Author Topic: Study, Aug/22: Effects of Cannabis/Substance Use/Psych Disorders on COVID-19  (Read 379 times)


The full title of this American study is "Impact of Cannabis Use, Substance Use Disorders, and Psychiatric Diagnoses on COVID-19 Outcomes: A Retrospective Cohort Study".


Objective: While psychiatric disorders have been recognized as a risk factor for COVID-19 outcomes, the impact of substance use disorders (SUD) on COVID-19 outcomes has not, to date, been examined in a systematic manner. We examined the association between SUD (cannabis, cocaine, alcohol, opioid, and benzodiazepine) as well as psychiatric diagnoses (schizophrenia, mood disorders, anxiety disorders) and COVID-19 outcomes in a large, retrospective cohort study.

Methods: COVID-19-positive patients admitted to a large health care system in the US between January and December 2020 were included in this study. SUD and psychiatric diagnoses were identified from urine toxicology reports and ICD-10 diagnosis codes in the electronic medical record, respectively. Multivariable logistic regression was performed controlling for potential confounders such as age, race, sex, smoking status, and medical comorbidities. COVID-19-relevant outcomes included mortality, need for intensive care unit (ICU) admission, need for ventilatory support, length of hospitalization, and number of hospitalizations.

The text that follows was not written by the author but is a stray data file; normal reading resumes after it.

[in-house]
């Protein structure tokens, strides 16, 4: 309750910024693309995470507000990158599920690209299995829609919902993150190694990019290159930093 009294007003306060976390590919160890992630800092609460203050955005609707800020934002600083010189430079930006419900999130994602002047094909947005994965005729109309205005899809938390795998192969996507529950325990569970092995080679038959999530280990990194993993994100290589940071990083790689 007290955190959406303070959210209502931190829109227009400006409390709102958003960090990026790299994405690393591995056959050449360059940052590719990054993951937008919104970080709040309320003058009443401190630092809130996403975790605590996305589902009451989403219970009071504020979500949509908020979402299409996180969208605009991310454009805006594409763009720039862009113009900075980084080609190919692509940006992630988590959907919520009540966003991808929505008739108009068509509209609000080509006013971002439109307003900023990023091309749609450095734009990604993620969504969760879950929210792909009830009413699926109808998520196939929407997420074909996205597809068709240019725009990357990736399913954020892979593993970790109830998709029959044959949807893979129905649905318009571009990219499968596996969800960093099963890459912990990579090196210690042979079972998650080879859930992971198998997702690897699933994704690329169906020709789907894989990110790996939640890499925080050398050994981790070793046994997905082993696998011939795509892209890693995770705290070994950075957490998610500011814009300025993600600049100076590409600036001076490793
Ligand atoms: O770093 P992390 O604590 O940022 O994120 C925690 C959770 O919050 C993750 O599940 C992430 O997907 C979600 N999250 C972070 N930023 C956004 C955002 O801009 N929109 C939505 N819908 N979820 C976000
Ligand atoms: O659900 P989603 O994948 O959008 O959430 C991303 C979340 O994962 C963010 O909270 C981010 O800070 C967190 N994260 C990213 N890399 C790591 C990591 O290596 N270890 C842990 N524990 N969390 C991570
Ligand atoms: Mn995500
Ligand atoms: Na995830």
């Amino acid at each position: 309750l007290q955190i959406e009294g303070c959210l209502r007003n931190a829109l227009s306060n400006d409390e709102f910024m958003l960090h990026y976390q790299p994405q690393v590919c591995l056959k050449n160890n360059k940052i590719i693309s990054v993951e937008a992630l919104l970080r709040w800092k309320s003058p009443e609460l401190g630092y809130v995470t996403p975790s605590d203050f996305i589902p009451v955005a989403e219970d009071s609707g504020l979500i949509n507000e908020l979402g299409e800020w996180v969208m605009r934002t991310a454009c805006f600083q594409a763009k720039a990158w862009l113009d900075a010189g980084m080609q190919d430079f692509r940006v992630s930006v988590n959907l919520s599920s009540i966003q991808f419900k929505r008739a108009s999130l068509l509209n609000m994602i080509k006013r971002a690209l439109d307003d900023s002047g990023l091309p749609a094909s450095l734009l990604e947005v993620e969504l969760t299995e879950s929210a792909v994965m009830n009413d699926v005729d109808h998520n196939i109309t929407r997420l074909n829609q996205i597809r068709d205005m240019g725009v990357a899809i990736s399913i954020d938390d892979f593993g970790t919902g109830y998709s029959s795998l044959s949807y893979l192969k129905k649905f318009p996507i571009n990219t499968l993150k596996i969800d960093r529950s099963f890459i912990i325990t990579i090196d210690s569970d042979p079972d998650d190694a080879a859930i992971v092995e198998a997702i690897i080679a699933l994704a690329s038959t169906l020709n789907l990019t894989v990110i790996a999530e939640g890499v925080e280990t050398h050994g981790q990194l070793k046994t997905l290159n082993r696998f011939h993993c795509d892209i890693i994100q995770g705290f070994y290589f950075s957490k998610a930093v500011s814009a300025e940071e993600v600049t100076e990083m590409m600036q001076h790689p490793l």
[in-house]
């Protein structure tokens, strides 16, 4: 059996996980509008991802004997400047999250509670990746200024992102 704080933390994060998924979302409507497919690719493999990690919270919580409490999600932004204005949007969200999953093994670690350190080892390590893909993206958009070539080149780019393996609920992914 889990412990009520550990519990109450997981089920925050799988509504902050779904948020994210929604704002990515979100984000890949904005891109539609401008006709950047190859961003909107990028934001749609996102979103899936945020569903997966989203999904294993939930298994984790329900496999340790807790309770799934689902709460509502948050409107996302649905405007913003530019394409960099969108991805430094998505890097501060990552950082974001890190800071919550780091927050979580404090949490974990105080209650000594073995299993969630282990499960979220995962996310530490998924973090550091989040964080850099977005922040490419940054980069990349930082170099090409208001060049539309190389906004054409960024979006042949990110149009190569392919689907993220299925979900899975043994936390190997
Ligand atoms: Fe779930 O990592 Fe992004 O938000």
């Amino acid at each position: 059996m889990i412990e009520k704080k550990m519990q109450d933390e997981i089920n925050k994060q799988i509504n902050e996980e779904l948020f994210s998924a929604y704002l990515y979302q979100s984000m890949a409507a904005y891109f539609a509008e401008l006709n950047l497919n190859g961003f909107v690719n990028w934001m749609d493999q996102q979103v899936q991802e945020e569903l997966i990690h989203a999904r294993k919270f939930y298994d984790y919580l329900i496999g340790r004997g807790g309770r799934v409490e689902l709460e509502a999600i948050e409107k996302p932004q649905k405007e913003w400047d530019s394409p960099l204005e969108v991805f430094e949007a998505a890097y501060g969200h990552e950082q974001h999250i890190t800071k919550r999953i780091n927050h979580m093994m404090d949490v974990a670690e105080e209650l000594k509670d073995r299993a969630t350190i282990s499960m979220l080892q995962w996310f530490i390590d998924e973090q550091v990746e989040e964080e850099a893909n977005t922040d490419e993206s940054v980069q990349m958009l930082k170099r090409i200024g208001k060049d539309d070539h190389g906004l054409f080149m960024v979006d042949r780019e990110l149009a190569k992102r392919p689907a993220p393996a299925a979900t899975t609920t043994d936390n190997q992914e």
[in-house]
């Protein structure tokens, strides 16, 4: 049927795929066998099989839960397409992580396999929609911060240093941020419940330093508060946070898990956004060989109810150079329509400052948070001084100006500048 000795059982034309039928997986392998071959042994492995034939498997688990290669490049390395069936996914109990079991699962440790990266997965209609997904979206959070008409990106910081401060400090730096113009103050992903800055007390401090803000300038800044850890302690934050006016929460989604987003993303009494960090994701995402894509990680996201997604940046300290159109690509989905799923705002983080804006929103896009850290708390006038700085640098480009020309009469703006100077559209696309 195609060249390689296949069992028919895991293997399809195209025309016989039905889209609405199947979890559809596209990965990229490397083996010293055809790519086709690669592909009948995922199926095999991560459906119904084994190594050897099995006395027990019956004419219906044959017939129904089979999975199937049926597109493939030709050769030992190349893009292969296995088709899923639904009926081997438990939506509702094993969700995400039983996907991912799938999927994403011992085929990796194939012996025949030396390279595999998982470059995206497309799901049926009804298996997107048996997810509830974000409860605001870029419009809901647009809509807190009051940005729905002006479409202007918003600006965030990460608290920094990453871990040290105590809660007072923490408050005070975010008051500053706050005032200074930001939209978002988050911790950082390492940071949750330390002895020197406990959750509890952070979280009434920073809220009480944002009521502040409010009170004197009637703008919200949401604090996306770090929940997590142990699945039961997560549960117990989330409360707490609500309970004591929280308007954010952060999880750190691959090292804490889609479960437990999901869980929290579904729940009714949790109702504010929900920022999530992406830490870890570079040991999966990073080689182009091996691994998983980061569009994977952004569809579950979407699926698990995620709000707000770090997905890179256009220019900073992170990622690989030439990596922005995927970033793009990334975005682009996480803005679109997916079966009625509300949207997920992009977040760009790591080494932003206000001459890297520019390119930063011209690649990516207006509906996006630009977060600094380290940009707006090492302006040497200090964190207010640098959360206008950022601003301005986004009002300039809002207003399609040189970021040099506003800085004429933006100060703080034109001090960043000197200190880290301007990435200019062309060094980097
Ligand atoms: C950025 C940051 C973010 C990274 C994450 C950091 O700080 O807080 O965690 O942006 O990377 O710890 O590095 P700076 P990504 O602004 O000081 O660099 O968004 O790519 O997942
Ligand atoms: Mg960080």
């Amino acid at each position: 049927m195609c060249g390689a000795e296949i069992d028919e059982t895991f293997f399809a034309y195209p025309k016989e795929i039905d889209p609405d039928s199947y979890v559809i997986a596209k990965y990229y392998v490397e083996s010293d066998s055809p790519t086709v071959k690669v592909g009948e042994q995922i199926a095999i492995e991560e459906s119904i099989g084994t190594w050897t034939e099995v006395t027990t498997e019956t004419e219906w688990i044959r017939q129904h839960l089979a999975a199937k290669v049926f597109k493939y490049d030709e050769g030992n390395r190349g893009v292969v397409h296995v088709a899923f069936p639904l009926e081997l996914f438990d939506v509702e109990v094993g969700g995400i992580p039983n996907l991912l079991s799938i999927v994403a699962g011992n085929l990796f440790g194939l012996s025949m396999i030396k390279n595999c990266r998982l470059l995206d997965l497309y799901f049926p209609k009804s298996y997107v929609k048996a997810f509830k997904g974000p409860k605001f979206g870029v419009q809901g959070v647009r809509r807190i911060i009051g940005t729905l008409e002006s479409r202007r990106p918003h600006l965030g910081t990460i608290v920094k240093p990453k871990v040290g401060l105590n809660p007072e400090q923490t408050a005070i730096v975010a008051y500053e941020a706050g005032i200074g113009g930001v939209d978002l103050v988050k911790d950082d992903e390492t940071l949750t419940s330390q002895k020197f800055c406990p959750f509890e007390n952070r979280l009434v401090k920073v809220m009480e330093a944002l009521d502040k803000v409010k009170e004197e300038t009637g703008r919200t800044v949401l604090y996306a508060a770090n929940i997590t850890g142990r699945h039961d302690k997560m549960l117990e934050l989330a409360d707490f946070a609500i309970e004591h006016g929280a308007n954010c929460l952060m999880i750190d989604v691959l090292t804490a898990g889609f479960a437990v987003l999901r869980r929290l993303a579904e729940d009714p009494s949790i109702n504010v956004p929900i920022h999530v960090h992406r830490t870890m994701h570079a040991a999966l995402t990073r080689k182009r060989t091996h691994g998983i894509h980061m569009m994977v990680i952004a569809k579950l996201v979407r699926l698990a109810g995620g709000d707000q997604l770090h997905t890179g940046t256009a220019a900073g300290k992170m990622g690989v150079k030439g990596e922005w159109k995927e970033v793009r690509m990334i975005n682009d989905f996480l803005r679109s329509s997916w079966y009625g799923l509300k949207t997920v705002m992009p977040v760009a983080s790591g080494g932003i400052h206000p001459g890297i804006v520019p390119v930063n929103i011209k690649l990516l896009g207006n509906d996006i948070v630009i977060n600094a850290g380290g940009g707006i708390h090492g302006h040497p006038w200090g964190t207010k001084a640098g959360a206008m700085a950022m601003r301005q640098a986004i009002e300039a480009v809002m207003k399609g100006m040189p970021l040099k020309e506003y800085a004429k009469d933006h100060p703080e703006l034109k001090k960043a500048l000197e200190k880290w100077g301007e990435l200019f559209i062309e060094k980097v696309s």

Results: Among COVID-19 patients (N = 6,291), those with SUD were more likely to require ICU admission (adjusted odds ratio [AOR] = 1.46, P = .003) and ventilatory support (AOR = 1.49, P = .01). The association between SUD and ICU admission was driven by alcohol use disorder (AUD), whereas that between SUD and ventilatory support was driven by both AUD and opioid use disorder (OUD). Patients with SUD were more likely to have a longer mean maximum length of hospitalization (11.32 vs 8.62 days, P < .0001) and a greater mean number of hospital admissions in 2020 (2.96 vs 2.33, P < .0001). These associations were significant for cannabis use disorder, AUD, OUD, and benzodiazepine use disorder. The association with greater number of admissions was also significant for cocaine use disorder. Patients with psychiatric diagnoses were also more likely to have a greater maximum length of hospitalization (11.93 vs 8.39 days, P < .0001) and hospital admissions (2.72 vs 2.31, P < .0001). These associations were significant for schizophrenia, mood disorders, and anxiety disorders.

Conclusions: COVID-19 patients with SUD had greater likelihood of requiring critical interventions, such as ICU admission and ventilatory support. SUD and psychiatric diagnoses were also associated with a longer duration of hospitalization and greater number of hospital admissions. These findings identify COVID-19 patients with SUD and psychiatric comorbidities as a high-risk group.
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